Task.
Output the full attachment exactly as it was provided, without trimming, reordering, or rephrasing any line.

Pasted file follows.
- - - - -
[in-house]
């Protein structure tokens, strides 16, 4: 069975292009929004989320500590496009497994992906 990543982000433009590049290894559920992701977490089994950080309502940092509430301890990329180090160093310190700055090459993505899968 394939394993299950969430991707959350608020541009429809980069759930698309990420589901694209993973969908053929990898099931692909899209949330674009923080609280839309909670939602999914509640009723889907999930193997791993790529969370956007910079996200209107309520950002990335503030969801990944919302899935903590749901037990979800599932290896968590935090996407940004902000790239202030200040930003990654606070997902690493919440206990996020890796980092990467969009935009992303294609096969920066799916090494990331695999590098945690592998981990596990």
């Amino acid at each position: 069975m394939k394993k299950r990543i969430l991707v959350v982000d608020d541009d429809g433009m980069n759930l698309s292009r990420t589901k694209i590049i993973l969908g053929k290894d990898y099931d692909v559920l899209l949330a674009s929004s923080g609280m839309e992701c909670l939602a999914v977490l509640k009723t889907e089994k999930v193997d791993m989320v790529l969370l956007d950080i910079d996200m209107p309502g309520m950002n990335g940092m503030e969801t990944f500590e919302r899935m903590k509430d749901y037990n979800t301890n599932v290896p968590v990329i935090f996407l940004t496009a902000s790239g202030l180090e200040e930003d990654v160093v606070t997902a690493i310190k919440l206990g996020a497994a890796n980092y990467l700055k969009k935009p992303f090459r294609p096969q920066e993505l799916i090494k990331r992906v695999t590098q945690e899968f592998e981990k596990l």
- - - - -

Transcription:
[in-house]
């Protein structure tokens, strides 16, 4: 069975292009929004989320500590496009497994992906 990543982000433009590049290894559920992701977490089994950080309502940092509430301890990329180090160093310190700055090459993505899968 394939394993299950969430991707959350608020541009429809980069759930698309990420589901694209993973969908053929990898099931692909899209949330674009923080609280839309909670939602999914509640009723889907999930193997791993790529969370956007910079996200209107309520950002990335503030969801990944919302899935903590749901037990979800599932290896968590935090996407940004902000790239202030200040930003990654606070997902690493919440206990996020890796980092990467969009935009992303294609096969920066799916090494990331695999590098945690592998981990596990």
């Amino acid at each position: 069975m394939k394993k299950r990543i969430l991707v959350v982000d608020d541009d429809g433009m980069n759930l698309s292009r990420t589901k694209i590049i993973l969908g053929k290894d990898y099931d692909v559920l899209l949330a674009s929004s923080g609280m839309e992701c909670l939602a999914v977490l509640k009723t889907e089994k999930v193997d791993m989320v790529l969370l956007d950080i910079d996200m209107p309502g309520m950002n990335g940092m503030e969801t990944f500590e919302r899935m903590k509430d749901y037990n979800t301890n599932v290896p968590v990329i935090f996407l940004t496009a902000s790239g202030l180090e200040e930003d990654v160093v606070t997902a690493i310190k919440l206990g996020a497994a890796n980092y990467l700055k969009k935009p992303f090459r294609p096969q920066e993505l799916i090494k990331r992906v695999t590098q945690e899968f592998e981990k596990l």